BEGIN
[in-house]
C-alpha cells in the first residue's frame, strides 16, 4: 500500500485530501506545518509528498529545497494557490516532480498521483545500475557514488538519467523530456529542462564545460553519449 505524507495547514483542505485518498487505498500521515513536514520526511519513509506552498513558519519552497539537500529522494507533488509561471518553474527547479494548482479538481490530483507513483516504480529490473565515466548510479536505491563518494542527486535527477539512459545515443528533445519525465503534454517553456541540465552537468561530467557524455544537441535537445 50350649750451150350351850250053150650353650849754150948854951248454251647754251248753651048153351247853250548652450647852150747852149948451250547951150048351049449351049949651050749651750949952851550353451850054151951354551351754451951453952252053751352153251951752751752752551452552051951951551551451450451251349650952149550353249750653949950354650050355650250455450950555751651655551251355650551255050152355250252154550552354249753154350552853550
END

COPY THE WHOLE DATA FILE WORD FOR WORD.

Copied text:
[in-house]
C-alpha cells in the first residue's frame, strides 16, 4: 500500500485530501506545518509528498529545497494557490516532480498521483545500475557514488538519467523530456529542462564545460553519449 505524507495547514483542505485518498487505498500521515513536514520526511519513509506552498513558519519552497539537500529522494507533488509561471518553474527547479494548482479538481490530483507513483516504480529490473565515466548510479536505491563518494542527486535527477539512459545515443528533445519525465503534454517553456541540465552537468561530467557524455544537441535537445 50350649750451150350351850250053150650353650849754150948854951248454251647754251248753651048153351247853250548652450647852150747852149948451250547951150048351049449351049949651050749651750949952851550353451850054151951354551351754451951453952252053751352153251951752751752752551452552051951951551551451450451251349650952149550353249750653949950354650050355650250455450950555751651655551251355650551255050152355250252154550552354249753154350552853550